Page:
This is the sequel to the excellent Wolf Hall. I had not ever intended to read Wolf Hall – I felt like Philippa Gregory had “done” the Tudors for me. But I kept picking it up and putting it down in bookshops and so I decided just to give in and read it. Wolf Hall deals with the breakdown of Henry VIII’s marriage to Katherine of Aragon and the rise of Anne Boleyn. Bring up the Bodies is the next instalment in a trilogy, and this deals with Henry’s burgeoning doubts about Anne Boleyn and her eventual fall.
Like Wolf Hall, Bring up the Bodies is told from the perspective of Thomas Cromwell, who is generally portrayed as a pretty unsympathetic and much reviled character. Hilary Mantel’s version of Cromwell is anything but – she really makes him human and above all a survivor. His affection for his family and his household is touching, but he is also a man who will get the job done and make himself rich in the process.
Mantel writes in the third person present tense and I think that is part of the genius of her writing – everything is very intense and alive, but at the same time you barely notice the writing and techniques she uses to suck you in, which is the mark of a truly great writer. It is quite different from Wolf Hall – that was all about Thomas Cromwell on the rise and Bring up the Bodies is about him maintaining his favour with the King. From Cromwell’s point of view, Anne Boleyn has to go, for if she doesn’t he will meet the same fate as Cardinal Wolesy – he has to strike her before she can strike him. But throughout the book, the subtle seeds are sown which will eventually lead to his own downfall in the next instalment.
One of the things that had put me off reading Wolf Hall originally was the size – I was worried about becoming bogged down in dull legal details about Henry’s struggle for a divorce. Bring up the Bodies is also quite a hefty book. However, at no point in either book does the story every get bogged down in tedium or in providing too much detail. You can tell that Hilary Mantel really knows her character and the time period well, but she steers clear of any temptation to make this a pseudo-biography of Thomas Cromwell and maintains it as an excellent work of fiction.
Like Wolf Hall, Bring up the Bodies won the Booker Prize. When the next instalment comes out, I find it hard to believe that it will not also be a prize winner.
For anyone with an interest in Tudors, a love of Philippa Gregory or a love of reading good books and world class writing will enjoy Bring up the Bodies. I would recommend starting with Wolf Hall though. Most people are familiar enough with the Tudor story that they will know what has happened before and so could read out of sequence. However, I think to really appreciate the character of Thomas Cromwell then you should start the story from the beginning of his rise.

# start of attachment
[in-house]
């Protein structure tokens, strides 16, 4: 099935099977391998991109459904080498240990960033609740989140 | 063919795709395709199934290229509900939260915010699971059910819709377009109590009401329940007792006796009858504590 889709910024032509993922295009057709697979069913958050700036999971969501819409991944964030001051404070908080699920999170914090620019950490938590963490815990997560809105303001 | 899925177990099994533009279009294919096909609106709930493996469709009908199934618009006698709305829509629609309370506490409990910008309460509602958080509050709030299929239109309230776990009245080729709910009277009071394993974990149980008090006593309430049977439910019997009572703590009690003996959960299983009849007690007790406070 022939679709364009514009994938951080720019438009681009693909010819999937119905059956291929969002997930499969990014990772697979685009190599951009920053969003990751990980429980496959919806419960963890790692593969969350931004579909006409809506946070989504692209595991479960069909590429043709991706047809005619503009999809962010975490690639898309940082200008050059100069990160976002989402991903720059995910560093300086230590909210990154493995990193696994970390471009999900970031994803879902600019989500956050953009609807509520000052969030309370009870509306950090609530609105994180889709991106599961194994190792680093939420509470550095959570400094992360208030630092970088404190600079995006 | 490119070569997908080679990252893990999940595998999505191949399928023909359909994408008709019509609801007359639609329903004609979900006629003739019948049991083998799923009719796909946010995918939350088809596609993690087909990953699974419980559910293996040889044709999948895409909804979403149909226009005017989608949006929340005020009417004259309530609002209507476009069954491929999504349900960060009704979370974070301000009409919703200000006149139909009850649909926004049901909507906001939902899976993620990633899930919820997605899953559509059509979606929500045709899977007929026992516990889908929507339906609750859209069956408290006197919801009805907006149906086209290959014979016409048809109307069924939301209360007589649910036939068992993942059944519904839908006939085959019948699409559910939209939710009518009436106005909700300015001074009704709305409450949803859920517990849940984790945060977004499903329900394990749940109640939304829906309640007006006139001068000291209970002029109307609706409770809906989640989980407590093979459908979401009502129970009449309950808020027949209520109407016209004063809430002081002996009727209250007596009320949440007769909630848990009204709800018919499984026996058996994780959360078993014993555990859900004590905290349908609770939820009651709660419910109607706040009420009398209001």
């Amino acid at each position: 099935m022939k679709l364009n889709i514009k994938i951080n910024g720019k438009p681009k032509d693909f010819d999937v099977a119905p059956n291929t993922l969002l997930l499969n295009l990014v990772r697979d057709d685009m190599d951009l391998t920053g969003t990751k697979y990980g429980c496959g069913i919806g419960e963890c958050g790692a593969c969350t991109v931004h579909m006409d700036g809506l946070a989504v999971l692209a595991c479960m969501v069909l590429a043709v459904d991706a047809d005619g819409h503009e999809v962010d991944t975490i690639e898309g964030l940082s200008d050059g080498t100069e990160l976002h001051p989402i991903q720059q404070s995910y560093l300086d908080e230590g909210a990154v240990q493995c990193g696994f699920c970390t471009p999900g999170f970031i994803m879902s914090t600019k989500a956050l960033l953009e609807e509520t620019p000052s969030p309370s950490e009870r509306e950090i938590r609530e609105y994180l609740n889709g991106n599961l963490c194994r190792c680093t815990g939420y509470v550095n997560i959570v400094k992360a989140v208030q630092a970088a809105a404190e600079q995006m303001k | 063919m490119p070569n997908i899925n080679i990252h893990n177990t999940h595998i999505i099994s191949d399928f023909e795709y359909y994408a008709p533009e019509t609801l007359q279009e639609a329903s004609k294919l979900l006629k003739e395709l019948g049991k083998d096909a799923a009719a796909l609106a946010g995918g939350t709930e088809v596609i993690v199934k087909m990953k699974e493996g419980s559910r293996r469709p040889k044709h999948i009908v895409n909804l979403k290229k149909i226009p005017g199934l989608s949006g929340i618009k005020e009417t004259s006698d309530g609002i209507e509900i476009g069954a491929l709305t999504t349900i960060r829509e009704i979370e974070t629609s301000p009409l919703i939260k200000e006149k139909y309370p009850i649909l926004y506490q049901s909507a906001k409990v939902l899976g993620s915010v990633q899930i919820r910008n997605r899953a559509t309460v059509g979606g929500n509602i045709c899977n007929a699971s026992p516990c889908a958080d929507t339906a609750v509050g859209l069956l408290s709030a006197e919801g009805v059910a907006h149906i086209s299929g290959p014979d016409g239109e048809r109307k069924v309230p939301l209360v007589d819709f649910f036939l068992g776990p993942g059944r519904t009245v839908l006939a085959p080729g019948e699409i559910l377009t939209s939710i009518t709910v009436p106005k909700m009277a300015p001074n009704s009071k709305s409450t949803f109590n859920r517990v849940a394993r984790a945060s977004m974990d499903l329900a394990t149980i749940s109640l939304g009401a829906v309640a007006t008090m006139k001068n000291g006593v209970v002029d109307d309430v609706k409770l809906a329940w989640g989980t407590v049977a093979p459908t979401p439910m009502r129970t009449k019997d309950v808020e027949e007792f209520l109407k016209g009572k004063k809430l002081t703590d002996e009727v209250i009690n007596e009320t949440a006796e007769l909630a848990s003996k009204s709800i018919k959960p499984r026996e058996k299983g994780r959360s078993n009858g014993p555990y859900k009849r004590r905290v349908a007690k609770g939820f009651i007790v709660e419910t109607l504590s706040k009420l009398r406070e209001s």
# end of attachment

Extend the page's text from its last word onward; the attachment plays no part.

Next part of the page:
I don’t really collect quotes from books, so this is quite tough for me to answer, but there are a few quotes and passages that I really like and that have stuck in my mind:-
The Song of Achilles – Madeline Miller
“I shift, an infinitesimal movement, towards him. It is like the leap from a waterfall. I do not know, until then, what I am going to do. I lean forward and our lips land clumsily on each other. They are like the fat bodies of bees, soft and round and giddy with pollen.”
The Vanishing Act of Esme Lennox – Maggie O’Farrell
“He takes Iris’s hand. He lifts it. He places it slowly, very slowly on his chest. Just above his heart. Iris can feel it jumping and jumping, as if it wants to be free…
“That’s my heart,” Alex says, without moving his eyes from the television. He has kept his hand over Iris’s pressing it down into his chest. His voice is even, conversational. “But it’s yours really.” ”
Rebecca – Daphne du Maurier
” “You have a very lovely and unusual name”
“My father was a lovely and unusual person” ”
Bring up the Bodies – Hilary Mantel
“The things you think are the disasters in your life are not the disasters really. Almost anything can be turned around: out of every ditch, a path, if only you can see it.”
The Historian – Elizabeth Kostova
“It was strange…that even in the weirdest circumstances, the most trembling episodes of one’s life, the greatest divides from home and familiarity, there were these moments of undeniable joy.
On a sunny morning in Boulou, Barley and I boarded the early train for Perpignan.”
Of all of the above quotes, my favourite is the quote from Madeline Miller in Song of Achilles. This is my favourite ever description of a kiss in a book, and I absolutely love the image of their lips like bees.
In preparing to write this post, I have been looking back over old notebooks to see if I had written any quotes down. I was surprised to find that I had written down quite a few passages, though some were far too long for this blog. What I did find is that I write down a lot of real life quotes from magazines and newspapers, and it wasn’t until flicking back through the old notebooks that I realised just how much I do this.
I was recently given a notebook for my birthday and I am going to start using that to pull together in one place all of the little bits of writing that I discover when reading, but also real life quotes too. It will be my own little book of inspiration.